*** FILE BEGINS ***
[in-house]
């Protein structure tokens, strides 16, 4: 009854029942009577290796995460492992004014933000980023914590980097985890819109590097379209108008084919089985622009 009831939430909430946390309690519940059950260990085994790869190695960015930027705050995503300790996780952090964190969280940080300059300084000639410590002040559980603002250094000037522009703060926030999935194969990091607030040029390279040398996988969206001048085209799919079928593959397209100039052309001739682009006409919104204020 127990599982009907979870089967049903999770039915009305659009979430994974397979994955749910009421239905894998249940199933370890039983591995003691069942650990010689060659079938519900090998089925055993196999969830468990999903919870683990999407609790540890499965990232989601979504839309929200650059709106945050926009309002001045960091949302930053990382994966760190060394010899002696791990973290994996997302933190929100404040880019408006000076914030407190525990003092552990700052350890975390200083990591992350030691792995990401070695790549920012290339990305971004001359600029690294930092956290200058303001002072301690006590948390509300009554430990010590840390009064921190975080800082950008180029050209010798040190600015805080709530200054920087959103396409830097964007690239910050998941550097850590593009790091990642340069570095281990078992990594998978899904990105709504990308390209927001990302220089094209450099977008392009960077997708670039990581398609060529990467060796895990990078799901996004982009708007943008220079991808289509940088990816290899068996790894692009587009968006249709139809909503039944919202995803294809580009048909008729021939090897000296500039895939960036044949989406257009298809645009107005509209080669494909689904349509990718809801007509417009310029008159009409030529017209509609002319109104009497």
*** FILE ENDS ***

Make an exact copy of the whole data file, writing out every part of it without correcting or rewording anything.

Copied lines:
[in-house]
């Protein structure tokens, strides 16, 4: 009854029942009577290796995460492992004014933000980023914590980097985890819109590097379209108008084919089985622009 009831939430909430946390309690519940059950260990085994790869190695960015930027705050995503300790996780952090964190969280940080300059300084000639410590002040559980603002250094000037522009703060926030999935194969990091607030040029390279040398996988969206001048085209799919079928593959397209100039052309001739682009006409919104204020 127990599982009907979870089967049903999770039915009305659009979430994974397979994955749910009421239905894998249940199933370890039983591995003691069942650990010689060659079938519900090998089925055993196999969830468990999903919870683990999407609790540890499965990232989601979504839309929200650059709106945050926009309002001045960091949302930053990382994966760190060394010899002696791990973290994996997302933190929100404040880019408006000076914030407190525990003092552990700052350890975390200083990591992350030691792995990401070695790549920012290339990305971004001359600029690294930092956290200058303001002072301690006590948390509300009554430990010590840390009064921190975080800082950008180029050209010798040190600015805080709530200054920087959103396409830097964007690239910050998941550097850590593009790091990642340069570095281990078992990594998978899904990105709504990308390209927001990302220089094209450099977008392009960077997708670039990581398609060529990467060796895990990078799901996004982009708007943008220079991808289509940088990816290899068996790894692009587009968006249709139809909503039944919202995803294809580009048909008729021939090897000296500039895939960036044949989406257009298809645009107005509209080669494909689904349509990718809801007509417009310029008159009409030529017209509609002319109104009497």